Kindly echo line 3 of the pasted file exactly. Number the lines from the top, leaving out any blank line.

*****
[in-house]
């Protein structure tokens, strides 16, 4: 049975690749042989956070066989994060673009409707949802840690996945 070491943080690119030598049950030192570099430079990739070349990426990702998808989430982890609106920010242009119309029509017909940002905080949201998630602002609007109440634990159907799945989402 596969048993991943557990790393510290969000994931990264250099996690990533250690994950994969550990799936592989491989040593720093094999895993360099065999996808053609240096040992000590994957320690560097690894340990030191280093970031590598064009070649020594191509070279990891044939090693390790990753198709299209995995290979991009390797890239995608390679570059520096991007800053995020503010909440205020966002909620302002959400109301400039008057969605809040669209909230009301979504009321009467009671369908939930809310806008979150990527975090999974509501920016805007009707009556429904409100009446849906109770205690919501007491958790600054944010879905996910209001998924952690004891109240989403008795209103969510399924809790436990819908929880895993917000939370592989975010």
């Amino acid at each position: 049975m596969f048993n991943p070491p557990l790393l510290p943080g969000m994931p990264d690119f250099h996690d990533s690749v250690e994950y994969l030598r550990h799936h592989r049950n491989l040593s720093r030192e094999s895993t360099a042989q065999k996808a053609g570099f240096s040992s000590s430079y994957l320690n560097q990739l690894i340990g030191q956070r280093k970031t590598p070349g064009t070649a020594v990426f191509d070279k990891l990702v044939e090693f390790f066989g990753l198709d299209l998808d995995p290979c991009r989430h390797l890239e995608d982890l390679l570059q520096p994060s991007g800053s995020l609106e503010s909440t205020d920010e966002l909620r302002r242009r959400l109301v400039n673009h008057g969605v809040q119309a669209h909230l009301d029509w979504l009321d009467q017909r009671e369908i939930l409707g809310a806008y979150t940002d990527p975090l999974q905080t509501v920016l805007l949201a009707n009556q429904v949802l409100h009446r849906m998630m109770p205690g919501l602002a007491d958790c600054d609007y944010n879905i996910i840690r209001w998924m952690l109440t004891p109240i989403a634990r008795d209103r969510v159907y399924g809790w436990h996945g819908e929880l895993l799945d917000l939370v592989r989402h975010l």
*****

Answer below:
């Amino acid at each position: 049975m596969f048993n991943p070491p557990l790393l510290p943080g969000m994931p990264d690119f250099h996690d990533s690749v250690e994950y994969l030598r550990h799936h592989r049950n491989l040593s720093r030192e094999s895993t360099a042989q065999k996808a053609g570099f240096s040992s000590s430079y994957l320690n560097q990739l690894i340990g030191q956070r280093k970031t590598p070349g064009t070649a020594v990426f191509d070279k990891l990702v044939e090693f390790f066989g990753l198709d299209l998808d995995p290979c991009r989430h390797l890239e995608d982890l390679l570059q520096p994060s991007g800053s995020l609106e503010s909440t205020d920010e966002l909620r302002r242009r959400l109301v400039n673009h008057g969605v809040q119309a669209h909230l009301d029509w979504l009321d009467q017909r009671e369908i939930l409707g809310a806008y979150t940002d990527p975090l999974q905080t509501v920016l805007l949201a009707n009556q429904v949802l409100h009446r849906m998630m109770p205690g919501l602002a007491d958790c600054d609007y944010n879905i996910i840690r209001w998924m952690l109440t004891p109240i989403a634990r008795d209103r969510v159907y399924g809790w436990h996945g819908e929880l895993l799945d917000l939370v592989r989402h975010l």